Just when you thought Wonder Woman couldn’t be more wacky, Sensation Comics #14 is told from the point of view of Abies Balsamea, a fir tree. His pals call him Fir Balsam. And he wants you to know that he and Wonder Woman are friends and that he helped her out.
An often underused power of Wonder Woman’s is her ability to talk with animals and plants. In fact, I don’t believe she has used this power at all so far. But don’t fret, Fir and her chat. This is also a Christmas story.
Diana and Steve go hinting along the Canadian border for Nazis. Why? I don’t know. Why you’d spend your holiday doing this? No clue. (Clearly, you’d go instead to the Candy ranch for a big dinner.) Marston wants you to know that Canadians suck at defending their inland borders with the US.
Fir tells Diana that there’s a secret Nazi message buried near his trunk. Let’s hope she brought her decoder ring. But, of course, before telling Steve, she must become Wonder Woman. She bundles up her winter clothes, hides them in Fir’s branches, and changes into her costume. (Another relatively unknown Wonder Woman power must be an ability to stay warm in snow wearing only culottes and a corset.) Then she skis off to find the secret Nazi cave. (She and Steve brought skies along with them; however, they neglected poles so this is some interesting skiing.)
Meanwhile, small children — Teddy and Babs Carter — traipse through the woods. They’re lost, and Babs is freezing. They take refuge in Fir’s trunk. And Fir “knocks down” Diana’s clothes to warm Babs while Teddy prepares a fire.
Somehow Fir finds out the children’s entire backstory. Telepathy? Seems that last Christmas, Nazi Carl Natz started hitting on their mother, Nan. She refused his affections. But her husband Jeb saw them and threw her out. He told the children they weren’t allowed to see her or celebrate Christmas. And he basically gave his wife to a Nazi. Upstanding guy.
So the children decided, after a year and in the middle of winter, to brave crossing Lonely Mountain to get their mother back. Of course, the fire lures the Nazis to the children’s location, and the Nazis get all upset that their message is gone. The Nazis split up the children, taking Teddy to the cave and Babs back to her house for food and to kidnap Jeb.
A filling baskets with baguettes and other fresh vegetables, the Nazi spy decides that he doesn’t need Babs or Jeb anymore and goes to push them off a cliff. Luckily, Wonder Woman won the gold in slalom jumping without poles while catching people. She saves them just in time for more trouble.
On the other side of the ravine is Nan, who’d run off from her kidnappers to see her children. Carl follows her and ties her up to drag her back. Of course, from his viewpoint, Jeb sees them and thinks they’re making out. In jealousy, he tries to jump over the ravine to give Nan a piece of his mind, again. Wonder Woman lassos Jeb so he safely lands on the other side. But Nan and Carl are long gone. Then Wonder Woman strings her lasso from one side of the ravine to the other and climbs across with Babs on her back.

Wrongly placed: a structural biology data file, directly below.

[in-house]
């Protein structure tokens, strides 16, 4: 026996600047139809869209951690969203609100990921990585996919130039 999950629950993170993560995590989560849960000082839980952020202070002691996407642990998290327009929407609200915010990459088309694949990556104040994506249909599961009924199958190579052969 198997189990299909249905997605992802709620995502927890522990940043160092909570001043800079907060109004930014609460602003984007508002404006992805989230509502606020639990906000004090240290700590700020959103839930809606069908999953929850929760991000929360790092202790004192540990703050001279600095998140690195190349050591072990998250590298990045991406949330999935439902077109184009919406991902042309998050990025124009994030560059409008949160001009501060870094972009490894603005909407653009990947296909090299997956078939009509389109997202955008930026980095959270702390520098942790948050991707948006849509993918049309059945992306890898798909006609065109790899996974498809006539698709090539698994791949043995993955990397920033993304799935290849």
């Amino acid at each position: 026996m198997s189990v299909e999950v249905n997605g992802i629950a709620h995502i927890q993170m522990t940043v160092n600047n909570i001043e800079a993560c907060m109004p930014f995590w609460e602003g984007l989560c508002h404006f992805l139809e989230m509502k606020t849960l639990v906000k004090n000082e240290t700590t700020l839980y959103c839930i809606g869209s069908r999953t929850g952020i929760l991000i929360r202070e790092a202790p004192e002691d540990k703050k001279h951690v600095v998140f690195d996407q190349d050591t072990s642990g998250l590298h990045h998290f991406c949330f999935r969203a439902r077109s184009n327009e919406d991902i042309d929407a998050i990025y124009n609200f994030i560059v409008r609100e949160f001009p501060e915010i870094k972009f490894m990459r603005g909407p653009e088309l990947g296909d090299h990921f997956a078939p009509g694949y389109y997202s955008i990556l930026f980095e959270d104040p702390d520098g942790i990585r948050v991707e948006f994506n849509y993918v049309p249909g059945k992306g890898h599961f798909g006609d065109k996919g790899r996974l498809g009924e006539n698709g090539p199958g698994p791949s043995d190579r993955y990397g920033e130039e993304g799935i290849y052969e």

Next Wonder Woman comes up with a plan. She re-hides the message under Fir and has Jeb tie her to the tree. Yes, even Nazis get gifts in this story. Predictably, Nazi spy Fritz Krieg finds her, decodes the message by using her back as a table, and leads her to the cave on a leash. (I see what you’re doing there, Marston.)
There Wonder Woman’s chained to block a door. As soon as the Nazis leave to find Steve and Etta and the Holliday girls (wouldn’t be complete without them), Wonder Woman breaks down the door to find Teddy and Nan behind it. Wonder Woman suggests to Nan that she leave her tied up so that Jeb sees she was a prisoner, not a lover of Carl’s. Yeah, the rage is making me lose my words at this whole Nan-Jeb thing.
Outside the cave, there’s a large explosion. The Nazis have triggered an avalanche to kill Steve, Etta, and Beeta Lamda Sorority.
Okay, I can handwave Wonder Woman wearing her skimpy costume in the forest, on a mountain, and in a bunch of snow. But Etta and the girls have only added red boots and red and white scarves to their tank top and shorts outfits. What? What happened to all the attention put on Babs freezing?
Anyway, in the avalanche is our good friend Fir. Wonder Woman rushes to hold back Fir and thus, stop the cascade of snow, rock, and tree.
Jeb sees Nan all tied up and realizes she wasn’t lying. Now they can be a happy family again. Especially since Wonder Woman just replanted Fir and cut off his top so the Carters could have a Christmas tree. (I assume Steve’s doing the work of putting Nazis behind bars.) Wonder Woman ends the story by sneaking into the Carters’ home with a sack full of gifts, just like Santa.
This tale bothered me because of what it said about adult romantic relationships. It said it was okay not to believe your wife when she said she was being harassed, not having an affair. Nan was guilty until proven innocent, only by being chained in a cave. And who knows what happened to her during that year. Was she Carl’s prisoner the whole time? And why would anyone, especially Wonder Woman who protects woman and children, advocate Nan begging Jeb to take her back? I suppose this tale could be chalked up to its age. A time when abuse was the business of the family, not law enforcement, and women never left their husbands, especially not if they had children, otherwise they’d be branded a hussy or adulteress. Plus, who knows what would’ve happened to the children.
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